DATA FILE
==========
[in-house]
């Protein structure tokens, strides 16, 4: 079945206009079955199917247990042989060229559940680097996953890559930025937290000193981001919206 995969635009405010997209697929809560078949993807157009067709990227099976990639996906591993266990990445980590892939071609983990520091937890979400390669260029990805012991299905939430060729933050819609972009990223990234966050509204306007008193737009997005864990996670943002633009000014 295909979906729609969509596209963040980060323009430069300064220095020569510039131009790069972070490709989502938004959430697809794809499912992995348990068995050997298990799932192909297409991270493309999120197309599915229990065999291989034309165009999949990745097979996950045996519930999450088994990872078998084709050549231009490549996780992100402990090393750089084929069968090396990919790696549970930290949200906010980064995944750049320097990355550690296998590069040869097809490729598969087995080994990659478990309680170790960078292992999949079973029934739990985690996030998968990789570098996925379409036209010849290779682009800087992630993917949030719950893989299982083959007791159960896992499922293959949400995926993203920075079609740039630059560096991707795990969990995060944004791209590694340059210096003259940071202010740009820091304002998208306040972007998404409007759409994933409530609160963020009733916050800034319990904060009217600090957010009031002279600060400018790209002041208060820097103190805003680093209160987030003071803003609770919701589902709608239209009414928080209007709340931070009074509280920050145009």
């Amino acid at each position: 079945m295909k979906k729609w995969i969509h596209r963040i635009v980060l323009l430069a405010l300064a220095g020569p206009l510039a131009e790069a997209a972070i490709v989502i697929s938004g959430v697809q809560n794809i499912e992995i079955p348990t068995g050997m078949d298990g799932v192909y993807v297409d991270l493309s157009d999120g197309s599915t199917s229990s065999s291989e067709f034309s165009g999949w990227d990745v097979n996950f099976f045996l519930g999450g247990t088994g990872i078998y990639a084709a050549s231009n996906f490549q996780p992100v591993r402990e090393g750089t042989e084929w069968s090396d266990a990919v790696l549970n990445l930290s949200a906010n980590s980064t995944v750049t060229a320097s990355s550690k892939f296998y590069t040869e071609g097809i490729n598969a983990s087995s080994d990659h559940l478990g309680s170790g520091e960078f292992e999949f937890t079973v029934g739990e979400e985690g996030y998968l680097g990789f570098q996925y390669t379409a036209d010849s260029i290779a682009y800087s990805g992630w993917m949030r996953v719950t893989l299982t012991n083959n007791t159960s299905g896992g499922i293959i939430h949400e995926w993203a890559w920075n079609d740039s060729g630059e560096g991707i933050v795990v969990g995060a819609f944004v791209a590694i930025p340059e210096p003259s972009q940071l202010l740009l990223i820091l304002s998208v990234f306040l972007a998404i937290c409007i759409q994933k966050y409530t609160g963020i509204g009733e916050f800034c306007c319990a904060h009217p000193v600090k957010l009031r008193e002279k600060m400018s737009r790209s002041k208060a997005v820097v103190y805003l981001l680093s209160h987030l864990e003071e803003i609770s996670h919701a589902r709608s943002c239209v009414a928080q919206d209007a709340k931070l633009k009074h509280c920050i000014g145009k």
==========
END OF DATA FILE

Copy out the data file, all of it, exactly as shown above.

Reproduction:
[in-house]
């Protein structure tokens, strides 16, 4: 079945206009079955199917247990042989060229559940680097996953890559930025937290000193981001919206 995969635009405010997209697929809560078949993807157009067709990227099976990639996906591993266990990445980590892939071609983990520091937890979400390669260029990805012991299905939430060729933050819609972009990223990234966050509204306007008193737009997005864990996670943002633009000014 295909979906729609969509596209963040980060323009430069300064220095020569510039131009790069972070490709989502938004959430697809794809499912992995348990068995050997298990799932192909297409991270493309999120197309599915229990065999291989034309165009999949990745097979996950045996519930999450088994990872078998084709050549231009490549996780992100402990090393750089084929069968090396990919790696549970930290949200906010980064995944750049320097990355550690296998590069040869097809490729598969087995080994990659478990309680170790960078292992999949079973029934739990985690996030998968990789570098996925379409036209010849290779682009800087992630993917949030719950893989299982083959007791159960896992499922293959949400995926993203920075079609740039630059560096991707795990969990995060944004791209590694340059210096003259940071202010740009820091304002998208306040972007998404409007759409994933409530609160963020009733916050800034319990904060009217600090957010009031002279600060400018790209002041208060820097103190805003680093209160987030003071803003609770919701589902709608239209009414928080209007709340931070009074509280920050145009």
């Amino acid at each position: 079945m295909k979906k729609w995969i969509h596209r963040i635009v980060l323009l430069a405010l300064a220095g020569p206009l510039a131009e790069a997209a972070i490709v989502i697929s938004g959430v697809q809560n794809i499912e992995i079955p348990t068995g050997m078949d298990g799932v192909y993807v297409d991270l493309s157009d999120g197309s599915t199917s229990s065999s291989e067709f034309s165009g999949w990227d990745v097979n996950f099976f045996l519930g999450g247990t088994g990872i078998y990639a084709a050549s231009n996906f490549q996780p992100v591993r402990e090393g750089t042989e084929w069968s090396d266990a990919v790696l549970n990445l930290s949200a906010n980590s980064t995944v750049t060229a320097s990355s550690k892939f296998y590069t040869e071609g097809i490729n598969a983990s087995s080994d990659h559940l478990g309680s170790g520091e960078f292992e999949f937890t079973v029934g739990e979400e985690g996030y998968l680097g990789f570098q996925y390669t379409a036209d010849s260029i290779a682009y800087s990805g992630w993917m949030r996953v719950t893989l299982t012991n083959n007791t159960s299905g896992g499922i293959i939430h949400e995926w993203a890559w920075n079609d740039s060729g630059e560096g991707i933050v795990v969990g995060a819609f944004v791209a590694i930025p340059e210096p003259s972009q940071l202010l740009l990223i820091l304002s998208v990234f306040l972007a998404i937290c409007i759409q994933k966050y409530t609160g963020i509204g009733e916050f800034c306007c319990a904060h009217p000193v600090k957010l009031r008193e002279k600060m400018s737009r790209s002041k208060a997005v820097v103190y805003l981001l680093s209160h987030l864990e003071e803003i609770s996670h919701a589902r709608s943002c239209v009414a928080q919206d209007a709340k931070l633009k009074h509280c920050i000014g145009k």